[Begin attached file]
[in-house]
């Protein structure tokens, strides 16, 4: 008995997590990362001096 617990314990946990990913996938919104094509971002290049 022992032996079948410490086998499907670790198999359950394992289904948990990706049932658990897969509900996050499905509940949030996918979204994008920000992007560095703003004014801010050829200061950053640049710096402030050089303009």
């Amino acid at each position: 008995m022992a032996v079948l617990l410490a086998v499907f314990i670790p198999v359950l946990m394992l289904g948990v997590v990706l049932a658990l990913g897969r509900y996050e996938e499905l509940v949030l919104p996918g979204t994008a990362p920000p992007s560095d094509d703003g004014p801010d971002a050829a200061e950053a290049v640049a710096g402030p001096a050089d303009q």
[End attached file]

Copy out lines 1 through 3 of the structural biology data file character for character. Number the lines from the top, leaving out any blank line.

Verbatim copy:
[in-house]
């Protein structure tokens, strides 16, 4: 008995997590990362001096 617990314990946990990913996938919104094509971002290049 022992032996079948410490086998499907670790198999359950394992289904948990990706049932658990897969509900996050499905509940949030996918979204994008920000992007560095703003004014801010050829200061950053640049710096402030050089303009």
């Amino acid at each position: 008995m022992a032996v079948l617990l410490a086998v499907f314990i670790p198999v359950l946990m394992l289904g948990v997590v990706l049932a658990l990913g897969r509900y996050e996938e499905l509940v949030l919104p996918g979204t994008a990362p920000p992007s560095d094509d703003g004014p801010d971002a050829a200061e950053a290049v640049a710096g402030p001096a050089d303009q």